Paperback launches…

I’m looking forward to the paperback launches of By Sword and Storm – the first is at Mainstreet Trading Book shop in St Boswells – a shop that has previously won Independent Bookshop of the Year, yet is situated in a wee village near to me. It is chock full of books and runs loads of events. My launch is classed as a private party – but they set it up, in their events space – the upper part of the barn labelled ‘HOME’ on the drawing – provide table / cloths and glasses for the nibbles and drinks, a stage etc with microphone and lots of chairs and also sell the books. My ambition is to get a launch officially up on their blackboard of events one day… Mainstreet Trading MapI’m very grateful for their willingness to host and to display  invites at their till for folk to pick up. Here’s the current invite. Mainstreet Invite Oct 3rd 2018 By S+SAnd I’m also grateful to historian John Wood, who will host the event – this will be the third he has hosted for me and he still remains willing!

On the 4th October I’ll be doing it all again at Blackwells Bookshop in Edinburgh – for those for whom getting to the Borders is a step too far…  Blackwells Edinburgh

They have a lovely event space upstairs and generously allow me into their staff kitchen to prepare the nibbles. I’m sad that this will be the last time that Ann Landmann will be on hand to make sure it all goes right, as she has moved to the publisher Birlinn, but very pleased that she is coming back for this launch.   David Bishop (Head of the Creative Writing MA at Napier University) has kindly agreed to host the launch – he’s reading the book just now – here’s hoping he’s enjoying it!

For anyone reading this who is within shooting distance of Edinburgh, the event is FREE but ticketed via  Eventbrite (for the sake of the bookshop re numbers to expect).

I would love to see anyone who is free to come to either of these events – the more the merrier. (It would be helpful to me for catering to have an idea of numbers also, so do please feel free to message me here or on Fb or text.)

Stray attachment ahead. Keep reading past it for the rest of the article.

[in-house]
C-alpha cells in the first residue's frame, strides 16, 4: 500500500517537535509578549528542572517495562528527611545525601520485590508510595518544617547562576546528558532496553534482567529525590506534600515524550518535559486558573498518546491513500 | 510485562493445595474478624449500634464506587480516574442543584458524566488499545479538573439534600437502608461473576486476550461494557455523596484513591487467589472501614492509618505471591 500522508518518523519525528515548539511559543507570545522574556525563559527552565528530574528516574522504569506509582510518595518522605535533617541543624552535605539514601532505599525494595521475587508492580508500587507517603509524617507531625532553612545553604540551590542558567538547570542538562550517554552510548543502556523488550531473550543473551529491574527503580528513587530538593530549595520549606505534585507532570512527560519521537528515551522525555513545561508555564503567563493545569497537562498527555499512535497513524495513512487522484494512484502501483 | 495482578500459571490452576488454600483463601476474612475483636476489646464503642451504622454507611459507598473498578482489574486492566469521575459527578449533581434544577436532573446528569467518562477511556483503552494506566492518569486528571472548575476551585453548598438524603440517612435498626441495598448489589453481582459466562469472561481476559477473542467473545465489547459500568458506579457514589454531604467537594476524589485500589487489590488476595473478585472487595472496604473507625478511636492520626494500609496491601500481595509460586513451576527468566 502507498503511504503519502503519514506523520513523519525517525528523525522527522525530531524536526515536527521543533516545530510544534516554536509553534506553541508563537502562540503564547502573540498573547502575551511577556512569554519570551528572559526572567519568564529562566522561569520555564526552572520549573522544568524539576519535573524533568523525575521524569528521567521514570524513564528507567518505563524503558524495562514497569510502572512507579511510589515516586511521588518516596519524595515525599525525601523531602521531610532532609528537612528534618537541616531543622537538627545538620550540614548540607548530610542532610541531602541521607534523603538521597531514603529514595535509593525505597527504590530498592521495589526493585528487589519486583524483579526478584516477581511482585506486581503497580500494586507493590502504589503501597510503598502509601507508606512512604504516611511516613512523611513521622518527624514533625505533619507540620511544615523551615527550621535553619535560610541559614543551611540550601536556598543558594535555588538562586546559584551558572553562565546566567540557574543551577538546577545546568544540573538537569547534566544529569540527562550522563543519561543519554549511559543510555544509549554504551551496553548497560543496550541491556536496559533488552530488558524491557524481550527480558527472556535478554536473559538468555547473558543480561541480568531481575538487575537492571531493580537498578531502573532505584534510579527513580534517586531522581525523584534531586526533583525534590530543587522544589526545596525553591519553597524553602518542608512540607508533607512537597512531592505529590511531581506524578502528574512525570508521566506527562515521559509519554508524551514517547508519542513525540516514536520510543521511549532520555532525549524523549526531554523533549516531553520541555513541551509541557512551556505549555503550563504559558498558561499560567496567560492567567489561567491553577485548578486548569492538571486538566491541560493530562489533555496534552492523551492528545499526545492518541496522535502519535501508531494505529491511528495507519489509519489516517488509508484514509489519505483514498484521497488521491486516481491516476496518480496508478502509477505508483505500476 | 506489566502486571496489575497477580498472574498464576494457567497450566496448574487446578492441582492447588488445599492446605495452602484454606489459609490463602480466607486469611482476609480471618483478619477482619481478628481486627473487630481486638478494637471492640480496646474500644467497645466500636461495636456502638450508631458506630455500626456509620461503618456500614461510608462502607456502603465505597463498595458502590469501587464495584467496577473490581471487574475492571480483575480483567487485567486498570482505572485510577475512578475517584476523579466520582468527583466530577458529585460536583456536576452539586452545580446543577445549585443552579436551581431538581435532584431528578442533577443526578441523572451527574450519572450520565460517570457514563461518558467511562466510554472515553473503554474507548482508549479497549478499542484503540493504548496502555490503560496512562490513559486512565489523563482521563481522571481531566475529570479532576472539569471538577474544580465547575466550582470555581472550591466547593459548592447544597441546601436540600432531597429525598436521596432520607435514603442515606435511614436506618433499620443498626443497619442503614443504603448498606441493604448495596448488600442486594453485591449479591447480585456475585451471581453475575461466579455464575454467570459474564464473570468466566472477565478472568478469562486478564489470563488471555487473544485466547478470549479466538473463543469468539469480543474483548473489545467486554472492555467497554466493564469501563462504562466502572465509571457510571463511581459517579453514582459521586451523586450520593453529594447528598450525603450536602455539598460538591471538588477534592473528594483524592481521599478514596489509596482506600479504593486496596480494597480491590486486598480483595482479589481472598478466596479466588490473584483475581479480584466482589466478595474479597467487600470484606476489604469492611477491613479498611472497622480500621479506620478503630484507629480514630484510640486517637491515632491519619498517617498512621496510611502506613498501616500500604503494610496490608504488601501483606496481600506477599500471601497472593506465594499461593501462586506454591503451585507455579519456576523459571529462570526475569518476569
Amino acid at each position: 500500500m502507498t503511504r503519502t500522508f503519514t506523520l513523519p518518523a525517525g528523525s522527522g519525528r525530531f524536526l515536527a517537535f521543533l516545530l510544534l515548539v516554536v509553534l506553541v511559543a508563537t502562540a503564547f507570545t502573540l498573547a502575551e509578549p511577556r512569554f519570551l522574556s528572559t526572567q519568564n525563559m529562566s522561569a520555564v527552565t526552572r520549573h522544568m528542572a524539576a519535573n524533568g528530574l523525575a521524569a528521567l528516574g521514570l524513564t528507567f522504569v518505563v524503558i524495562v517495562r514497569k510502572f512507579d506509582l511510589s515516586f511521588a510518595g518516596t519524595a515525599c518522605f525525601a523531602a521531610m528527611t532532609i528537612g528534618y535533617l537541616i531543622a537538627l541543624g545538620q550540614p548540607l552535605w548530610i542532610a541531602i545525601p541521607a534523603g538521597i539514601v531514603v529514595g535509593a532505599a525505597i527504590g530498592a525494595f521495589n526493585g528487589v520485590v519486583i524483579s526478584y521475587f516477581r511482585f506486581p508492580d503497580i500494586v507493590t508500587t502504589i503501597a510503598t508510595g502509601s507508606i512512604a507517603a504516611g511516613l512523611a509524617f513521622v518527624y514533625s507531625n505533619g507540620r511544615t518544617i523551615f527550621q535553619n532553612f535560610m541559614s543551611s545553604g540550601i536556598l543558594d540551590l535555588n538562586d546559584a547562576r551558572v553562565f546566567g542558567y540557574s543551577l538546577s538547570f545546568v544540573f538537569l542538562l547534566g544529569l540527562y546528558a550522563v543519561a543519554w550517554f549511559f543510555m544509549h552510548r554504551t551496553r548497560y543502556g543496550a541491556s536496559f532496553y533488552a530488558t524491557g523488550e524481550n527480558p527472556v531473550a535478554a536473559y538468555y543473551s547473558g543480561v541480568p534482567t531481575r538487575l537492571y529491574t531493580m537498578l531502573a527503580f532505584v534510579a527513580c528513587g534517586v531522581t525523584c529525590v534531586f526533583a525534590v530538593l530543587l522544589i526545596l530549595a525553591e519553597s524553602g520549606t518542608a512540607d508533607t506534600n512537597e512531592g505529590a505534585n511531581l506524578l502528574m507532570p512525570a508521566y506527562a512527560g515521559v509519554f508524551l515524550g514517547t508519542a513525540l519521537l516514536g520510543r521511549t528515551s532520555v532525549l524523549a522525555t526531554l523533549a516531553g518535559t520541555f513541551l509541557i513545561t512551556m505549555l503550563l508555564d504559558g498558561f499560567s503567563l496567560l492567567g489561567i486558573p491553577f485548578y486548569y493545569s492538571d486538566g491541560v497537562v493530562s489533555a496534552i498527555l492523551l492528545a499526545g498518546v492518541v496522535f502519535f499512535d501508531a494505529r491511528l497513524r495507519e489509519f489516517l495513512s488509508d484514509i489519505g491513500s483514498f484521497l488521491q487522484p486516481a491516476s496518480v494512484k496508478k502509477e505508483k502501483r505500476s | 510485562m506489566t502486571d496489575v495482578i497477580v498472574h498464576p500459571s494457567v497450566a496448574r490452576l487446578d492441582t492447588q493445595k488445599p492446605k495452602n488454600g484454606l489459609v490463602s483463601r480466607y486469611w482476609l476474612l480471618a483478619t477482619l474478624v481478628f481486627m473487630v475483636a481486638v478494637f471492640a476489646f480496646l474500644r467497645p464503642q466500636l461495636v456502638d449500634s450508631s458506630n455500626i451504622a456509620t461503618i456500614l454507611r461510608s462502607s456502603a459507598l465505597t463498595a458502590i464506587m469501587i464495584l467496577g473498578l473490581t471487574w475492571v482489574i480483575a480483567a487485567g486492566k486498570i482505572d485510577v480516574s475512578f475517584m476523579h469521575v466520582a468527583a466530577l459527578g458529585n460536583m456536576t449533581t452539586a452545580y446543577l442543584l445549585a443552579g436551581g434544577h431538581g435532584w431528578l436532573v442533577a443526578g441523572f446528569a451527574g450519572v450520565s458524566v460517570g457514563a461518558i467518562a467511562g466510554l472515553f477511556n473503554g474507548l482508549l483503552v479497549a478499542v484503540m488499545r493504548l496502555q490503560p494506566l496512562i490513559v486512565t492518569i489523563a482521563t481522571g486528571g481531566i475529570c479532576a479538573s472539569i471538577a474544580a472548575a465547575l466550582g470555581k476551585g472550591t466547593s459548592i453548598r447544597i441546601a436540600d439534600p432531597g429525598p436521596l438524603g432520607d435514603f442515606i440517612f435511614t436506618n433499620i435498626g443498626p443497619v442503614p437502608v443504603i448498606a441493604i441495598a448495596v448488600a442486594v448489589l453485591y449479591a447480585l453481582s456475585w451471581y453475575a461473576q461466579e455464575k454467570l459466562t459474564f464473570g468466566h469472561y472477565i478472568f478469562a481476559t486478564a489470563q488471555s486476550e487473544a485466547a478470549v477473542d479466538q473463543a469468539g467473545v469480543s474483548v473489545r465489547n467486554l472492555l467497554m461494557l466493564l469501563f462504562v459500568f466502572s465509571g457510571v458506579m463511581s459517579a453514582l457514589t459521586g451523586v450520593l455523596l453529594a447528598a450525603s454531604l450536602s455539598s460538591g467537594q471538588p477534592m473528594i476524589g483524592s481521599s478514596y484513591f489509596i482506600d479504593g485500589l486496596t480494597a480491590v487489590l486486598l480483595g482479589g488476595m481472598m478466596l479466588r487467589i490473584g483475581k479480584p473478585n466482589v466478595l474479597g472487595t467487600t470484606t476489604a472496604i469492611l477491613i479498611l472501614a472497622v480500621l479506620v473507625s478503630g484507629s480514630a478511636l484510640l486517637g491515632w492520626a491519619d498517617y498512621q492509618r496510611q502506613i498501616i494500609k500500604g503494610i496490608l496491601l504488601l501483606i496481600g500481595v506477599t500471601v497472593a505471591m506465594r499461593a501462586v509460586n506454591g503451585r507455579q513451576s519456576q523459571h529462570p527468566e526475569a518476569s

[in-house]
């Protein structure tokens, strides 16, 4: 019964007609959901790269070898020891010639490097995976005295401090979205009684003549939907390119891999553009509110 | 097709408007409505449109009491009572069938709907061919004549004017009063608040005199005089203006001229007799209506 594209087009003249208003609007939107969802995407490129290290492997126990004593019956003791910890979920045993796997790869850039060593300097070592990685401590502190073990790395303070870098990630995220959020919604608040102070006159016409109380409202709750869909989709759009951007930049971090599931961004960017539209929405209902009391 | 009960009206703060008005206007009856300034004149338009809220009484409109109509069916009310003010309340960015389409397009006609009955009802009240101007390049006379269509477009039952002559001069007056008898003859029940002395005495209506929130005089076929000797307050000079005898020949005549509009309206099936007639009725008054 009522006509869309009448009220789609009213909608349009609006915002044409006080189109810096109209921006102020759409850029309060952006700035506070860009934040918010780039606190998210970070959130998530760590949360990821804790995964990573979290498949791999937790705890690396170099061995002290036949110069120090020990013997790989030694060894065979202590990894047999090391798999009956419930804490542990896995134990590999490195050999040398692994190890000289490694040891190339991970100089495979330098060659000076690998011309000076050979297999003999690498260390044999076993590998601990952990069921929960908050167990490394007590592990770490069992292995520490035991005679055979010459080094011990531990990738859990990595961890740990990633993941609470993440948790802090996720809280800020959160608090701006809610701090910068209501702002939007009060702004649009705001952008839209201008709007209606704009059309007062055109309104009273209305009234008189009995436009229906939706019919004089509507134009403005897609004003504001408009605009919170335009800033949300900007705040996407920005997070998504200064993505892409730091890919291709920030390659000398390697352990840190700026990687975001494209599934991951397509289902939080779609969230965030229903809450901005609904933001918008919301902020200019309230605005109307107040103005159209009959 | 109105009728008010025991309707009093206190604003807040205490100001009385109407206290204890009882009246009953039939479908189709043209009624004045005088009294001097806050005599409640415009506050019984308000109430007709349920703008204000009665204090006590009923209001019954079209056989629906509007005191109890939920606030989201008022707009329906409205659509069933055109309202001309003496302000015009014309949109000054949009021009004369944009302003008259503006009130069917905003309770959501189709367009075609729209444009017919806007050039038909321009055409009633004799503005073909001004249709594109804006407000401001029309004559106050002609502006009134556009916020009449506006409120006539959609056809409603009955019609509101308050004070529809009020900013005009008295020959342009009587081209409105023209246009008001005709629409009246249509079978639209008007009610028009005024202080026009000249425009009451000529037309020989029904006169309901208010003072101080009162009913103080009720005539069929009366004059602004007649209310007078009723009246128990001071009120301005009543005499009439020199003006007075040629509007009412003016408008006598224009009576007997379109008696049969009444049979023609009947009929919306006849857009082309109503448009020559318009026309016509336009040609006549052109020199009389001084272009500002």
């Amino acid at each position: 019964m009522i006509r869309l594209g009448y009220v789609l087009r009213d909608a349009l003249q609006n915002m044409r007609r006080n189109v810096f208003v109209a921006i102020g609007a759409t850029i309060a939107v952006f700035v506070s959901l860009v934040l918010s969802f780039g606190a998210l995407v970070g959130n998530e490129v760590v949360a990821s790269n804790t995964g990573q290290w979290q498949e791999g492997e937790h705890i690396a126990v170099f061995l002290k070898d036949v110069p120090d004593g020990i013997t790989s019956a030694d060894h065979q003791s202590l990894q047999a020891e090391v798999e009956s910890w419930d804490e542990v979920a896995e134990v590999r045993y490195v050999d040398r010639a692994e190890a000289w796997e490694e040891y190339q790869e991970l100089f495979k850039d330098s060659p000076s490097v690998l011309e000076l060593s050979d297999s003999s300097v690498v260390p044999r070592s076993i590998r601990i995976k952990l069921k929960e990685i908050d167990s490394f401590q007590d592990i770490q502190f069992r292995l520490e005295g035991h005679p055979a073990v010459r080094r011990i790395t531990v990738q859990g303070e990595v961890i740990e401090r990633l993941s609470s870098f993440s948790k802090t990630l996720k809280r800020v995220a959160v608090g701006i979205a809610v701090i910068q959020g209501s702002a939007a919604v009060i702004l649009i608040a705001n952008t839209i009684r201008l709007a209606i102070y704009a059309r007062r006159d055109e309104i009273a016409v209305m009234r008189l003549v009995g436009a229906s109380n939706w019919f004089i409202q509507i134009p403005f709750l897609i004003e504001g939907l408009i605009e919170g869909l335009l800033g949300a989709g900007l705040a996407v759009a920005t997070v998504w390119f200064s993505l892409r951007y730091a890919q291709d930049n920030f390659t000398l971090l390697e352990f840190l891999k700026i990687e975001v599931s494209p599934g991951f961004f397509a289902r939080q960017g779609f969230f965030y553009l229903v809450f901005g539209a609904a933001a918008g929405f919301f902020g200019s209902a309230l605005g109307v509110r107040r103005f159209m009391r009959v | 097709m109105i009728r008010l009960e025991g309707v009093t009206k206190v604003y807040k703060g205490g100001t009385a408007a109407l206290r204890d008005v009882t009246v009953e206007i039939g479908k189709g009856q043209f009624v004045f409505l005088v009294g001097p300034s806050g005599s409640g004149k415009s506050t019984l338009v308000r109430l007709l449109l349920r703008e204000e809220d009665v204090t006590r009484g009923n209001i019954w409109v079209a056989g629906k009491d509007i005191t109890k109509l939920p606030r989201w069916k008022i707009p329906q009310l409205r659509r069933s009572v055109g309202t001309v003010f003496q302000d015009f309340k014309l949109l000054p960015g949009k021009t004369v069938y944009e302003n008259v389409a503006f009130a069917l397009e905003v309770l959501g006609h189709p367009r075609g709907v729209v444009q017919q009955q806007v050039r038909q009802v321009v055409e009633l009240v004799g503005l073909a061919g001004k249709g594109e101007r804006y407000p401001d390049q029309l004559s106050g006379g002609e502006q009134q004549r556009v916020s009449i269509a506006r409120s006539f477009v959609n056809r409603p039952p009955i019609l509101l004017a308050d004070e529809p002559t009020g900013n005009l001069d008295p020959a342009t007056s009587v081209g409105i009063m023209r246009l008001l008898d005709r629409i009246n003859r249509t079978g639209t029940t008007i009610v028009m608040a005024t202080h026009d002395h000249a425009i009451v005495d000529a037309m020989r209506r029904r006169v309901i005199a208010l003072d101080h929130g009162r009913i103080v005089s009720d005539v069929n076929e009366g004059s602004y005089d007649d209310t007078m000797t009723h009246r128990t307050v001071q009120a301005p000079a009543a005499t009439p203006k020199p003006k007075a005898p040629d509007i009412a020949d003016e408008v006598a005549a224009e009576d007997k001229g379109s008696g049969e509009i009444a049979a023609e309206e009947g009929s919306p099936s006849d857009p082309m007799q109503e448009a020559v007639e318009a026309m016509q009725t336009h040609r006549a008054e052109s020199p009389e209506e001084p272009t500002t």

And if you can’t come and / or are an ebook fan please note that the ebook (published by Corazon) has a different cover – a ship instead of a sword – you can find it on  Amazon  

And Monday morning I hope to get my head down on Katharina: Fortitude – the follow-up to  Katharina: Deliverance – which has just finished runner-up in the Historical Novel Society New Novel Award 2018 – I’m very pleased.

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Munro meets the Poldarks.

Now here’s a thing – every writer has authors who have inspired them, whose work they admire and whom they would like to be compared to.

For me, one of those authors is Winston Graham, and in particular, the Poldark novels, especially the earlier ones.  (Another is Daphne du Maurier, but that’s another story, for another day.)

In fact, before I began to write my first Scottish novel, I dissected Graham’s first – Ross Poldark, analysing it in terms of, for example, structure, the interweaving of plotlines, the balance between dialogue, narration and description, and the methods used to convey the period.  In Turn of the Tide I didn’t set out to mimic Ross Poldark, but rather to apply the principles that I’d drawn from it.